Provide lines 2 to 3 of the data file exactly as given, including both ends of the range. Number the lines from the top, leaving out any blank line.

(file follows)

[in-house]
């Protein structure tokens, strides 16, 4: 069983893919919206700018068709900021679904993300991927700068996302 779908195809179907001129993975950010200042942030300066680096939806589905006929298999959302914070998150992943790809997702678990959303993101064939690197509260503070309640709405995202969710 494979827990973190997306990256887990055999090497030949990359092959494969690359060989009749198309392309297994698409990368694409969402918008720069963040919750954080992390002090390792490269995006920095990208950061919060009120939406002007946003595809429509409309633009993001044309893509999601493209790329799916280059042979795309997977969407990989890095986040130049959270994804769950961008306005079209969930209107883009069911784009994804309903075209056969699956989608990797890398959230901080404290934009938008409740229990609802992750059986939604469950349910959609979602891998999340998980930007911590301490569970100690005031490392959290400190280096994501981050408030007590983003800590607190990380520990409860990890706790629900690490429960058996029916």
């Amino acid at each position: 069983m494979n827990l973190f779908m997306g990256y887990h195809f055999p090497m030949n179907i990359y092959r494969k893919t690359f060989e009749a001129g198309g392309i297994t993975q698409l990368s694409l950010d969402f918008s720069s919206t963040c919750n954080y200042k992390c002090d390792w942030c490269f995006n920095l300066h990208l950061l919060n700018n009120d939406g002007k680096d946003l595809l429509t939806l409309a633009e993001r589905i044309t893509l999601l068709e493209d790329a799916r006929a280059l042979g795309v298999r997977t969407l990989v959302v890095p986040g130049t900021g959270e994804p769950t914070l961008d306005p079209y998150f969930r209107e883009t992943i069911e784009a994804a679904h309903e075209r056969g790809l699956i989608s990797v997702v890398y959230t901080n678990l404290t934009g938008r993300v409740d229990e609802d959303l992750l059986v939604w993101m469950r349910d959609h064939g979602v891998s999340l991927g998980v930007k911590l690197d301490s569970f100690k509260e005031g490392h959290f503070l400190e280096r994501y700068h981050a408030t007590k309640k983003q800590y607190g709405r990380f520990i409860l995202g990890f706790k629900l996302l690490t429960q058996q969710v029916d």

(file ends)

């Protein structure tokens, strides 16, 4: 069983893919919206700018068709900021679904993300991927700068996302 779908195809179907001129993975950010200042942030300066680096939806589905006929298999959302914070998150992943790809997702678990959303993101064939690197509260503070309640709405995202969710 494979827990973190997306990256887990055999090497030949990359092959494969690359060989009749198309392309297994698409990368694409969402918008720069963040919750954080992390002090390792490269995006920095990208950061919060009120939406002007946003595809429509409309633009993001044309893509999601493209790329799916280059042979795309997977969407990989890095986040130049959270994804769950961008306005079209969930209107883009069911784009994804309903075209056969699956989608990797890398959230901080404290934009938008409740229990609802992750059986939604469950349910959609979602891998999340998980930007911590301490569970100690005031490392959290400190280096994501981050408030007590983003800590607190990380520990409860990890706790629900690490429960058996029916």
């Amino acid at each position: 069983m494979n827990l973190f779908m997306g990256y887990h195809f055999p090497m030949n179907i990359y092959r494969k893919t690359f060989e009749a001129g198309g392309i297994t993975q698409l990368s694409l950010d969402f918008s720069s919206t963040c919750n954080y200042k992390c002090d390792w942030c490269f995006n920095l300066h990208l950061l919060n700018n009120d939406g002007k680096d946003l595809l429509t939806l409309a633009e993001r589905i044309t893509l999601l068709e493209d790329a799916r006929a280059l042979g795309v298999r997977t969407l990989v959302v890095p986040g130049t900021g959270e994804p769950t914070l961008d306005p079209y998150f969930r209107e883009t992943i069911e784009a994804a679904h309903e075209r056969g790809l699956i989608s990797v997702v890398y959230t901080n678990l404290t934009g938008r993300v409740d229990e609802d959303l992750l059986v939604w993101m469950r349910d959609h064939g979602v891998s999340l991927g998980v930007k911590l690197d301490s569970f100690k509260e005031g490392h959290f503070l400190e280096r994501y700068h981050a408030t007590k309640k983003q800590y607190g709405r990380f520990i409860l995202g990890f706790k629900l996302l690490t429960q058996q969710v029916d």